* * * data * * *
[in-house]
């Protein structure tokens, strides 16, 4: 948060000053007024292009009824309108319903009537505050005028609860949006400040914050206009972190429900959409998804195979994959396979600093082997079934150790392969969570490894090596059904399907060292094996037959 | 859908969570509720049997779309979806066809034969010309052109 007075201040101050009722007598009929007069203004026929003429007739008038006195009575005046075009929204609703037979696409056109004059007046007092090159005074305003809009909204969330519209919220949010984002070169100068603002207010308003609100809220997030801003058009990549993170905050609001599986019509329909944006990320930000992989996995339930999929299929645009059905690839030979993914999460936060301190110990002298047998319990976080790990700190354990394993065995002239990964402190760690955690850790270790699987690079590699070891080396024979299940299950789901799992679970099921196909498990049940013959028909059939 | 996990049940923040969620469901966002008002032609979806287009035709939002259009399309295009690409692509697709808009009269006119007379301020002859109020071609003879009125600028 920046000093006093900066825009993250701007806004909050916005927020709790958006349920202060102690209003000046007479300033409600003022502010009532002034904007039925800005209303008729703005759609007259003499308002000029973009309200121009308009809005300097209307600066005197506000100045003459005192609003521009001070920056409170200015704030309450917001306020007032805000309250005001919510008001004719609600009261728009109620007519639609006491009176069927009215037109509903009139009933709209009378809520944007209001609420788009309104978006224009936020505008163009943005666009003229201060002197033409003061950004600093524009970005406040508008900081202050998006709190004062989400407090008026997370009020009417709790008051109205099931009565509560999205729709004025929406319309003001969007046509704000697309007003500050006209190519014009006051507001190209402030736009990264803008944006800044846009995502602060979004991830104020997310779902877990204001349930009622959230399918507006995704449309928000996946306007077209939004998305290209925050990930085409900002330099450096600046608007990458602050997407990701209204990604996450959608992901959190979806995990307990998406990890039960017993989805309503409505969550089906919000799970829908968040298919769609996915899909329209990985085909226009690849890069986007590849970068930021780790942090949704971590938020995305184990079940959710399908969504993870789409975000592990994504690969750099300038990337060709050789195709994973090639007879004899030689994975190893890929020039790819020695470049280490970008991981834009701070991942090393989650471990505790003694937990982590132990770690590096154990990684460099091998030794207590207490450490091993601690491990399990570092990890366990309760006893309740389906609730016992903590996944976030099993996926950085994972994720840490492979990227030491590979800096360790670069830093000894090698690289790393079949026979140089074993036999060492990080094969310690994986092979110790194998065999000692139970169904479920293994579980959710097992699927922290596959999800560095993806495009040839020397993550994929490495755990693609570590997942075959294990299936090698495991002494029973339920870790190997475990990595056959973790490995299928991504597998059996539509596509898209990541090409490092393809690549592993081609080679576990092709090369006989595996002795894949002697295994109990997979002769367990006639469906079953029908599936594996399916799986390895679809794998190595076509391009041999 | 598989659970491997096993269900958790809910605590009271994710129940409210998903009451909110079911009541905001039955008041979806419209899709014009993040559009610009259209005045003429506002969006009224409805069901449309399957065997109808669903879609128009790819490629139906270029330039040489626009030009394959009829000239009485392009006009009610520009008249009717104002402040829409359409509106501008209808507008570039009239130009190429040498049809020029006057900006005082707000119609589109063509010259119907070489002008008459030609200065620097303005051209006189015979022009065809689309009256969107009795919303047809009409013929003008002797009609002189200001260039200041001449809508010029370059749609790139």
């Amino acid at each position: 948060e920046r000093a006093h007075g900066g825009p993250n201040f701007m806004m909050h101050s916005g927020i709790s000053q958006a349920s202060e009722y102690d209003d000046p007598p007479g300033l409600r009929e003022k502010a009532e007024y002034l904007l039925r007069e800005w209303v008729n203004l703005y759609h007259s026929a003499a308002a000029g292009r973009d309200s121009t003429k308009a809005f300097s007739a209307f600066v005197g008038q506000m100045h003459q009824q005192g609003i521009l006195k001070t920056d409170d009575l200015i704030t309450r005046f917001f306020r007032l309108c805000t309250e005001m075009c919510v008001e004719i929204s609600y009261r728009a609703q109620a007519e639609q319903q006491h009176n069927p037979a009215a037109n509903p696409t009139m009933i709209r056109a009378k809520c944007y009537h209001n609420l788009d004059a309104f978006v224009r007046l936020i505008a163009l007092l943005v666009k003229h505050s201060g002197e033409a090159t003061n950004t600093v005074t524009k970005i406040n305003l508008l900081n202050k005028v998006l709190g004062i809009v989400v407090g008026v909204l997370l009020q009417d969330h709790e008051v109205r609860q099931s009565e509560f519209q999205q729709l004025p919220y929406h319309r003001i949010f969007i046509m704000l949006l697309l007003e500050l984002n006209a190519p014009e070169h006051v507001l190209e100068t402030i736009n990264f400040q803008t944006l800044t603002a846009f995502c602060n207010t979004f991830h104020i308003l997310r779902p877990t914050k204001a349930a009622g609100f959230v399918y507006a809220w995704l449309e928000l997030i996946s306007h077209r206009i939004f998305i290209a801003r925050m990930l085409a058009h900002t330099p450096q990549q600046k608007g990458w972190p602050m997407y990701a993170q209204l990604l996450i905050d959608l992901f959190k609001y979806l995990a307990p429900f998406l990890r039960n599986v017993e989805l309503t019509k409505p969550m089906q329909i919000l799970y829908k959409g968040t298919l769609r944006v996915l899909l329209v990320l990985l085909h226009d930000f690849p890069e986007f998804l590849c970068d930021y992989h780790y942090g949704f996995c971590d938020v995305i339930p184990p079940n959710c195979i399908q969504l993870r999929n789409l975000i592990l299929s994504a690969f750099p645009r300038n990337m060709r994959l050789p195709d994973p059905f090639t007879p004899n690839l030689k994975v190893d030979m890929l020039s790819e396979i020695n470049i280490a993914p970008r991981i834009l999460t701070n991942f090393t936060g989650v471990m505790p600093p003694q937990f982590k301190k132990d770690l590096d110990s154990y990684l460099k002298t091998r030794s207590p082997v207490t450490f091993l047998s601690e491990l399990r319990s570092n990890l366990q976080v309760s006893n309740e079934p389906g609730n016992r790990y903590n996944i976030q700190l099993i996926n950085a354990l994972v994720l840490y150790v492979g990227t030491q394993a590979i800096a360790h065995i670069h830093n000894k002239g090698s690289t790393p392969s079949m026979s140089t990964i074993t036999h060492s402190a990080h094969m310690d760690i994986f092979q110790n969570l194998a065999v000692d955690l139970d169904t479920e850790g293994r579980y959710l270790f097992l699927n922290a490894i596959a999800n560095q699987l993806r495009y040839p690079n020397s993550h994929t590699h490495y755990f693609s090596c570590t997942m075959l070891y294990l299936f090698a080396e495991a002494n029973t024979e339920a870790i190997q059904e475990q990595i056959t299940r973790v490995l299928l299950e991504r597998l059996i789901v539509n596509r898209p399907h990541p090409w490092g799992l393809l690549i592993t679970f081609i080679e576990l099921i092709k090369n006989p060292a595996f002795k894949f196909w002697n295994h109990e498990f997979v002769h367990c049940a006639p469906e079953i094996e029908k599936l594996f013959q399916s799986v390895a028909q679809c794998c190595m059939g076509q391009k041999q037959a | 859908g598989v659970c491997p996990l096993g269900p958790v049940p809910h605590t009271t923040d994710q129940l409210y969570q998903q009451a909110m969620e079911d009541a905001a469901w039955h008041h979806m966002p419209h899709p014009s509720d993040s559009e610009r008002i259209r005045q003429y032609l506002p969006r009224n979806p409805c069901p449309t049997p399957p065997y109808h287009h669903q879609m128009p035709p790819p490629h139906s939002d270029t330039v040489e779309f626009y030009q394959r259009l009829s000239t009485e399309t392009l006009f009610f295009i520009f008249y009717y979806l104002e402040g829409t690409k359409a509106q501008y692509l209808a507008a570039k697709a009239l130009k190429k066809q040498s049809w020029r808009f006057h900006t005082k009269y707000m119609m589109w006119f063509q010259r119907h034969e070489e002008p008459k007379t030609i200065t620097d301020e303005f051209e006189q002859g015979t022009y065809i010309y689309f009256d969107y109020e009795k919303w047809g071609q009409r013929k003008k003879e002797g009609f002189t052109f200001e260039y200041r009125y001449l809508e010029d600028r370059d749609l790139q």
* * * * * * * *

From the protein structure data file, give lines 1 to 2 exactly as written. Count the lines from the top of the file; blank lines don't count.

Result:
[in-house]
């Protein structure tokens, strides 16, 4: 948060000053007024292009009824309108319903009537505050005028609860949006400040914050206009972190429900959409998804195979994959396979600093082997079934150790392969969570490894090596059904399907060292094996037959 | 859908969570509720049997779309979806066809034969010309052109 007075201040101050009722007598009929007069203004026929003429007739008038006195009575005046075009929204609703037979696409056109004059007046007092090159005074305003809009909204969330519209919220949010984002070169100068603002207010308003609100809220997030801003058009990549993170905050609001599986019509329909944006990320930000992989996995339930999929299929645009059905690839030979993914999460936060301190110990002298047998319990976080790990700190354990394993065995002239990964402190760690955690850790270790699987690079590699070891080396024979299940299950789901799992679970099921196909498990049940013959028909059939 | 996990049940923040969620469901966002008002032609979806287009035709939002259009399309295009690409692509697709808009009269006119007379301020002859109020071609003879009125600028 920046000093006093900066825009993250701007806004909050916005927020709790958006349920202060102690209003000046007479300033409600003022502010009532002034904007039925800005209303008729703005759609007259003499308002000029973009309200121009308009809005300097209307600066005197506000100045003459005192609003521009001070920056409170200015704030309450917001306020007032805000309250005001919510008001004719609600009261728009109620007519639609006491009176069927009215037109509903009139009933709209009378809520944007209001609420788009309104978006224009936020505008163009943005666009003229201060002197033409003061950004600093524009970005406040508008900081202050998006709190004062989400407090008026997370009020009417709790008051109205099931009565509560999205729709004025929406319309003001969007046509704000697309007003500050006209190519014009006051507001190209402030736009990264803008944006800044846009995502602060979004991830104020997310779902877990204001349930009622959230399918507006995704449309928000996946306007077209939004998305290209925050990930085409900002330099450096600046608007990458602050997407990701209204990604996450959608992901959190979806995990307990998406990890039960017993989805309503409505969550089906919000799970829908968040298919769609996915899909329209990985085909226009690849890069986007590849970068930021780790942090949704971590938020995305184990079940959710399908969504993870789409975000592990994504690969750099300038990337060709050789195709994973090639007879004899030689994975190893890929020039790819020695470049280490970008991981834009701070991942090393989650471990505790003694937990982590132990770690590096154990990684460099091998030794207590207490450490091993601690491990399990570092990890366990309760006893309740389906609730016992903590996944976030099993996926950085994972994720840490492979990227030491590979800096360790670069830093000894090698690289790393079949026979140089074993036999060492990080094969310690994986092979110790194998065999000692139970169904479920293994579980959710097992699927922290596959999800560095993806495009040839020397993550994929490495755990693609570590997942075959294990299936090698495991002494029973339920870790190997475990990595056959973790490995299928991504597998059996539509596509898209990541090409490092393809690549592993081609080679576990092709090369006989595996002795894949002697295994109990997979002769367990006639469906079953029908599936594996399916799986390895679809794998190595076509391009041999 | 598989659970491997096993269900958790809910605590009271994710129940409210998903009451909110079911009541905001039955008041979806419209899709014009993040559009610009259209005045003429506002969006009224409805069901449309399957065997109808669903879609128009790819490629139906270029330039040489626009030009394959009829000239009485392009006009009610520009008249009717104002402040829409359409509106501008209808507008570039009239130009190429040498049809020029006057900006005082707000119609589109063509010259119907070489002008008459030609200065620097303005051209006189015979022009065809689309009256969107009795919303047809009409013929003008002797009609002189200001260039200041001449809508010029370059749609790139």